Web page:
Data as a commodity

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A propensity by some to advocate in favor of the principle of the free flow of data was clearly illustrated in the workshop on Data Localization and Barriers to Cross-Border Data Flows held at the 2017 World Summit on the Information Society (WSIS) Forum.


The workshop stated that it would “consider whether normative approaches involving monitoring and reporting could help to ensure that data policies do not involve arbitrary discrimination or disguised digital protectionism, and do not impose restrictions greater than what is required to achieve legitimate public policy objectives” (emphasis added).


Who is to decide the legitimacy of public policy objectives? During the workshop, it was made clear that the legitimacy of restrictions, and of public policies themselves, would be made by arbitration panels under the World Trade Organization (WTO) or related agreements. The intent is to subordinate decisions made by national parliaments and national governments to the opinion of a panel of international jurists regarding the provisions of free trade agreements (FTAs).


But why should trade agreements be given primacy over other international instruments, in particular those regarding human rights? Perhaps trade is not the only, or even the pre-eminent matter to be considered.


Indeed, if data is considered to be a commodity, subject to trade facilitation rules, then why isn’t it considered a commodity, also from the point of view of taxation? And why aren’t the producers of the raw material (the end-users who provide the data) fairly compensated for their production?


Data in this context has often been  compared to oil. Nobody expects the owners of the ground with the crude oil/ in which there is crude oil, to provide it freely to the companies that refine it, add value to it, and finally sell products derived from the crude oil. Nobody expects the flow of oil to escape taxation.


So there is a fundamental inconsistency here: if data should be treated as a commodity, because it is valuable when it is combined with other data, it cannot simultaneously be argued that it cannot be taxed and that end-users should provide their personal data without adequate compensation.


Of course users are, at present, compensated for their data because they receive so-called ‘free’ services, such as social networks (Facebook), search engines (Google), etc. But the value of those services is far less than the value of the data, as can be seen from the fact that the dominant Internet platforms/service providers are extremely profitable: in fact, far more profitable than other extractive industries. Thus, users do not receive adequate compensation for the raw material that they provide: their personal data.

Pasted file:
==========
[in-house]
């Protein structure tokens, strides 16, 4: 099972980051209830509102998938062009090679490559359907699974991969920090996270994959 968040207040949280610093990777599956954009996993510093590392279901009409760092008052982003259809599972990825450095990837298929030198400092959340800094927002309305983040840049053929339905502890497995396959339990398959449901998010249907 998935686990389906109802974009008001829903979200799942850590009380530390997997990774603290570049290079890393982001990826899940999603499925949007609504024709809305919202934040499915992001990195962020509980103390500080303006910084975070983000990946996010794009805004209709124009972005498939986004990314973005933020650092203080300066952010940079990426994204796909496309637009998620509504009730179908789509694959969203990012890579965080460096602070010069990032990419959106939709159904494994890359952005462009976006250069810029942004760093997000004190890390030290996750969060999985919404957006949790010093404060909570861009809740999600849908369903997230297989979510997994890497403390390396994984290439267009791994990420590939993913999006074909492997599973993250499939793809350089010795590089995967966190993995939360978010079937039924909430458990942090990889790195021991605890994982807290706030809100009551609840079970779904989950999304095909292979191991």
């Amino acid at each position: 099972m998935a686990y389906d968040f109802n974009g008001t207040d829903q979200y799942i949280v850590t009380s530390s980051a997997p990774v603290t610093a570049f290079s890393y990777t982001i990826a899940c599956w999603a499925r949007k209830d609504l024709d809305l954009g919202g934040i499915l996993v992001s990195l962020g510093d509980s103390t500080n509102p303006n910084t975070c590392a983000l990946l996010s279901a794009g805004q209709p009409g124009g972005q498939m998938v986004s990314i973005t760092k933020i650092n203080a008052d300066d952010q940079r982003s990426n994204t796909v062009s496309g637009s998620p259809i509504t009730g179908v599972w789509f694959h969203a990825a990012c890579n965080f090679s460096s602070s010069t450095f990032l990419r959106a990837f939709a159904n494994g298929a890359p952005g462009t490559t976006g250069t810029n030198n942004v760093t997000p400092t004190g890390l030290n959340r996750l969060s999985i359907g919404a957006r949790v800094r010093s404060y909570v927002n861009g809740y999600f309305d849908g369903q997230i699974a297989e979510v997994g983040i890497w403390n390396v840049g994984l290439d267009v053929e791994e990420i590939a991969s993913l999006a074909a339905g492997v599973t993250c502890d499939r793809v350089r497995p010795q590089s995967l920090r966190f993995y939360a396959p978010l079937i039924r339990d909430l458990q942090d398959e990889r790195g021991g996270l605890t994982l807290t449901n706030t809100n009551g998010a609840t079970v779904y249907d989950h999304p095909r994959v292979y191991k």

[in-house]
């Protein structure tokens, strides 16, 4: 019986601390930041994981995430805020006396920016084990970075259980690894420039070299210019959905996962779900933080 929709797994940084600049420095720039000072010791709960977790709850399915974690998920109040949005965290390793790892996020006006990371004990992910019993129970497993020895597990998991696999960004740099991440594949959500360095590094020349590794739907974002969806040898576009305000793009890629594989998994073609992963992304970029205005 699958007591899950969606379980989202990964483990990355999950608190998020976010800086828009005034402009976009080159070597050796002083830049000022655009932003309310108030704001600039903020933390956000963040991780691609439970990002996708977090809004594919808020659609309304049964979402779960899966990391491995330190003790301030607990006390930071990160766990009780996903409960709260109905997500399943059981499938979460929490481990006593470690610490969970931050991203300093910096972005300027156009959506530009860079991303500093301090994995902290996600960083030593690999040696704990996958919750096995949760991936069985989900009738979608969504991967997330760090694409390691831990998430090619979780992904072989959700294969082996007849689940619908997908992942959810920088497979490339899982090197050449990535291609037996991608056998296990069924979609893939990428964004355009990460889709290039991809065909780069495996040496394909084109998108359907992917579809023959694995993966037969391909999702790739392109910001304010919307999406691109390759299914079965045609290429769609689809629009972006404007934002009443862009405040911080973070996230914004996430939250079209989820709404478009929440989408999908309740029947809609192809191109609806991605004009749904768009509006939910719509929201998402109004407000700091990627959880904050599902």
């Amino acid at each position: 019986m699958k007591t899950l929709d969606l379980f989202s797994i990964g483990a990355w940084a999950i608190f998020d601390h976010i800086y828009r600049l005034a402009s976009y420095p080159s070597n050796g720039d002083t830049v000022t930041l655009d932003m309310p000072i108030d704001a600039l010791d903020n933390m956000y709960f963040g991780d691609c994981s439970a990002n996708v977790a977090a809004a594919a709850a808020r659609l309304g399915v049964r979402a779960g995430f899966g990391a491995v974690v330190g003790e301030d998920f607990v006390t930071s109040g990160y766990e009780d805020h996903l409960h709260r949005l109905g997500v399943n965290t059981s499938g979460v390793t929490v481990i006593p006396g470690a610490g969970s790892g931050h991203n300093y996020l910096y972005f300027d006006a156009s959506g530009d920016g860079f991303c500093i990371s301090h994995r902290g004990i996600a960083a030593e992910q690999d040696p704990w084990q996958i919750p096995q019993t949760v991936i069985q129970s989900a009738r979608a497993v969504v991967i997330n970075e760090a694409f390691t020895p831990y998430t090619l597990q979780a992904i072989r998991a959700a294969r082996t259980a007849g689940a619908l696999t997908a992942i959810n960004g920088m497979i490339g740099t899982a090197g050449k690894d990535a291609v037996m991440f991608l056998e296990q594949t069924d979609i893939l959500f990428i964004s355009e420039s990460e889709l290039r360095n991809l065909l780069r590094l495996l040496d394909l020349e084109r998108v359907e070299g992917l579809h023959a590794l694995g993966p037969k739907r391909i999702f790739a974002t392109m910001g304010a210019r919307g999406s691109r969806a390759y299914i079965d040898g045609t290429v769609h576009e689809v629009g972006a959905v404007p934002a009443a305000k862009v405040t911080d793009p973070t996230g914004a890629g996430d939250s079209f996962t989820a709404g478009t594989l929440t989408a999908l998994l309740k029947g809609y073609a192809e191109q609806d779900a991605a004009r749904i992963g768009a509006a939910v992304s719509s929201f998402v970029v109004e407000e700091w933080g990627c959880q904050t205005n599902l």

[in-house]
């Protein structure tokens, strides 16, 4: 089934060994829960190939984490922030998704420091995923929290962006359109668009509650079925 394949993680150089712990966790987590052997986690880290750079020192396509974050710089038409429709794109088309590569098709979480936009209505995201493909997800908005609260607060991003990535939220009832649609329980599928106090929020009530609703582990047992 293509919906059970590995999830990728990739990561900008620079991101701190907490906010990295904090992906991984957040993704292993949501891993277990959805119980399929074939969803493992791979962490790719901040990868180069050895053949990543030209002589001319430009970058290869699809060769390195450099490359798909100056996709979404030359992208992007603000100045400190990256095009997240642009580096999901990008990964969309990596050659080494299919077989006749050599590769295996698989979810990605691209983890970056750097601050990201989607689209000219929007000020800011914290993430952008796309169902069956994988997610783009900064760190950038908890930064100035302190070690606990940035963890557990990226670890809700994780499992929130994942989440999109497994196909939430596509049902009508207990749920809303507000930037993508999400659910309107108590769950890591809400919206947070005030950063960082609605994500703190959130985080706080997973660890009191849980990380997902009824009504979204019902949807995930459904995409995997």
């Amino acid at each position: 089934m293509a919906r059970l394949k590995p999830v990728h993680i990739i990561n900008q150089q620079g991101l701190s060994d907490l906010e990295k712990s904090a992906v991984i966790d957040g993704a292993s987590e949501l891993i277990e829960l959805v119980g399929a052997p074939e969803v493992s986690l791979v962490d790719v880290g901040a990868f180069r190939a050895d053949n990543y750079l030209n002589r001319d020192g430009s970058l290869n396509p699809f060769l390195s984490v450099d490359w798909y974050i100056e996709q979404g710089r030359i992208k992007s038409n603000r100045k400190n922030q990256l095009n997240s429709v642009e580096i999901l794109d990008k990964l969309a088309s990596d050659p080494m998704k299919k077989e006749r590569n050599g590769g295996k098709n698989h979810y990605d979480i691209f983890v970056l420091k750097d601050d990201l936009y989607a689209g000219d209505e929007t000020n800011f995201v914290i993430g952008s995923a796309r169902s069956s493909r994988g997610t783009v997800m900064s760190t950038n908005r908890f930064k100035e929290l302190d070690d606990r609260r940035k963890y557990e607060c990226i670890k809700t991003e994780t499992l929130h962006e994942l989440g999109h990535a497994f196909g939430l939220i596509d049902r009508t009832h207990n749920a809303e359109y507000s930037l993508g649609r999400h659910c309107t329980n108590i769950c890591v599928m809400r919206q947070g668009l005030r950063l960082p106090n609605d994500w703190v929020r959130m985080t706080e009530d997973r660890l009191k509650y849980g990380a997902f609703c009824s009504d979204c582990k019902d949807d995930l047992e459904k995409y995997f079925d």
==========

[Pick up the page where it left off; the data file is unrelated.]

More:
Is data really a commodity?


Personal data is not a commodity like any other commodity. This data is a collection of a person’s ordinary and extraordinary, behaviors, habits, social exchanges and expressions. It is related to their private life and thus, to their human rights.


The Universal Declaration of Human Rights provides in its Article 12: No one shall be subjected to arbitrary interference with his privacy, family, home or correspondence, nor to attacks upon his honour and reputation. Everyone has the right to the protection of the law against such interference or attacks.


It is up to the law (meaning national law) to define what is an “arbitrary” interference with a person’s privacy. Many states, in particular in Europe, have enacted, and enforced laws regarding the protection of personal data, such as the EU General Data Protection Regulations (GDPR).


Consequently, data is not a commodity like oil, because data can only be processed in accordance with laws that protect personal data, and the human right to privacy of the people to whom the data relates.


Further, the Universal Declaration of Human Rights provides in its Article 22: Everyone, as a member of society, has the right to social security and is entitled to realization, through national effort and international co-operation and in accordance with the organization and resources of each State, of the economic, social and cultural rights indispensable for his dignity and the free development of his personality.


As noted above, data is a valuable resource. And dominant Internet platforms and service providers derive their profits from extracting and refining it.


People have the right to realize the economic rights needed for their dignity and the free development of their personality. That right includes the right to be adequately compensated for the value of the data that is provided to internet platforms and service providers, both individually, and as residents of a state, through taxation of data flows